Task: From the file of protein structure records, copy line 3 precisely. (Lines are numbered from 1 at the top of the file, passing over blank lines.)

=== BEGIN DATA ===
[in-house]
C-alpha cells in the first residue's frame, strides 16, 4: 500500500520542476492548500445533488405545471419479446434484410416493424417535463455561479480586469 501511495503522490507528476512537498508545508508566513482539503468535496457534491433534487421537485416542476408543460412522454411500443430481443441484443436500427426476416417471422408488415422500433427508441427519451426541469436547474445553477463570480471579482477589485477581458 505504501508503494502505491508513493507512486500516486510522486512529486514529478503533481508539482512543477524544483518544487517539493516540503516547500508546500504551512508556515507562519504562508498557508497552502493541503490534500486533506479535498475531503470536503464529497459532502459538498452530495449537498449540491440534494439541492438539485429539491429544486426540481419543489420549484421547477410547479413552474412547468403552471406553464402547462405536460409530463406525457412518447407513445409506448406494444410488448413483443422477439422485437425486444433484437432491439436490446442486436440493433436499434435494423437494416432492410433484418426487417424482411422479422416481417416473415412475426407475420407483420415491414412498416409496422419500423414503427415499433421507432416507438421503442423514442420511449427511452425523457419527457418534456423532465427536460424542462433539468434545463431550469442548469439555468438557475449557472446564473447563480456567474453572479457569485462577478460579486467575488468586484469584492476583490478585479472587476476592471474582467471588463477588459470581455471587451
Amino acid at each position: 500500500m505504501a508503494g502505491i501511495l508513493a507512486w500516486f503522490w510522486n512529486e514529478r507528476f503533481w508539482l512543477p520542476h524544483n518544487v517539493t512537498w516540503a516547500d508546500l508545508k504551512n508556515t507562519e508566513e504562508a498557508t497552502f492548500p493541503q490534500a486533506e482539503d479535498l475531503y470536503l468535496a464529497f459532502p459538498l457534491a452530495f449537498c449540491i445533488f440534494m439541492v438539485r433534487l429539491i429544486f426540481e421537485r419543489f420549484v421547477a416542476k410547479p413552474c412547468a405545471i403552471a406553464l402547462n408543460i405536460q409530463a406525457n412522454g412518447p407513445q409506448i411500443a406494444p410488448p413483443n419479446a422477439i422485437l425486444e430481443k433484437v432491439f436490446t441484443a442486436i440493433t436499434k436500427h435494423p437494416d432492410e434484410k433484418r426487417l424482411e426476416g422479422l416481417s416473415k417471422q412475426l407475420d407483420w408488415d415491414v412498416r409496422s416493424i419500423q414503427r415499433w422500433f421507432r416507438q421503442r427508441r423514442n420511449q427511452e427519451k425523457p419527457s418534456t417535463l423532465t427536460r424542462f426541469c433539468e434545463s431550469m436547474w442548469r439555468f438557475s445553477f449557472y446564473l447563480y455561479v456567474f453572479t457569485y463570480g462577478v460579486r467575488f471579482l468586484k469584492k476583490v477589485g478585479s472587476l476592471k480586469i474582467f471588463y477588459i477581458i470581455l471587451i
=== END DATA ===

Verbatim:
Amino acid at each position: 500500500m505504501a508503494g502505491i501511495l508513493a507512486w500516486f503522490w510522486n512529486e514529478r507528476f503533481w508539482l512543477p520542476h524544483n518544487v517539493t512537498w516540503a516547500d508546500l508545508k504551512n508556515t507562519e508566513e504562508a498557508t497552502f492548500p493541503q490534500a486533506e482539503d479535498l475531503y470536503l468535496a464529497f459532502p459538498l457534491a452530495f449537498c449540491i445533488f440534494m439541492v438539485r433534487l429539491i429544486f426540481e421537485r419543489f420549484v421547477a416542476k410547479p413552474c412547468a405545471i403552471a406553464l402547462n408543460i405536460q409530463a406525457n412522454g412518447p407513445q409506448i411500443a406494444p410488448p413483443n419479446a422477439i422485437l425486444e430481443k433484437v432491439f436490446t441484443a442486436i440493433t436499434k436500427h435494423p437494416d432492410e434484410k433484418r426487417l424482411e426476416g422479422l416481417s416473415k417471422q412475426l407475420d407483420w408488415d415491414v412498416r409496422s416493424i419500423q414503427r415499433w422500433f421507432r416507438q421503442r427508441r423514442n420511449q427511452e427519451k425523457p419527457s418534456t417535463l423532465t427536460r424542462f426541469c433539468e434545463s431550469m436547474w442548469r439555468f438557475s445553477f449557472y446564473l447563480y455561479v456567474f453572479t457569485y463570480g462577478v460579486r467575488f471579482l468586484k469584492k476583490v477589485g478585479s472587476l476592471k480586469i474582467f471588463y477588459i477581458i470581455l471587451i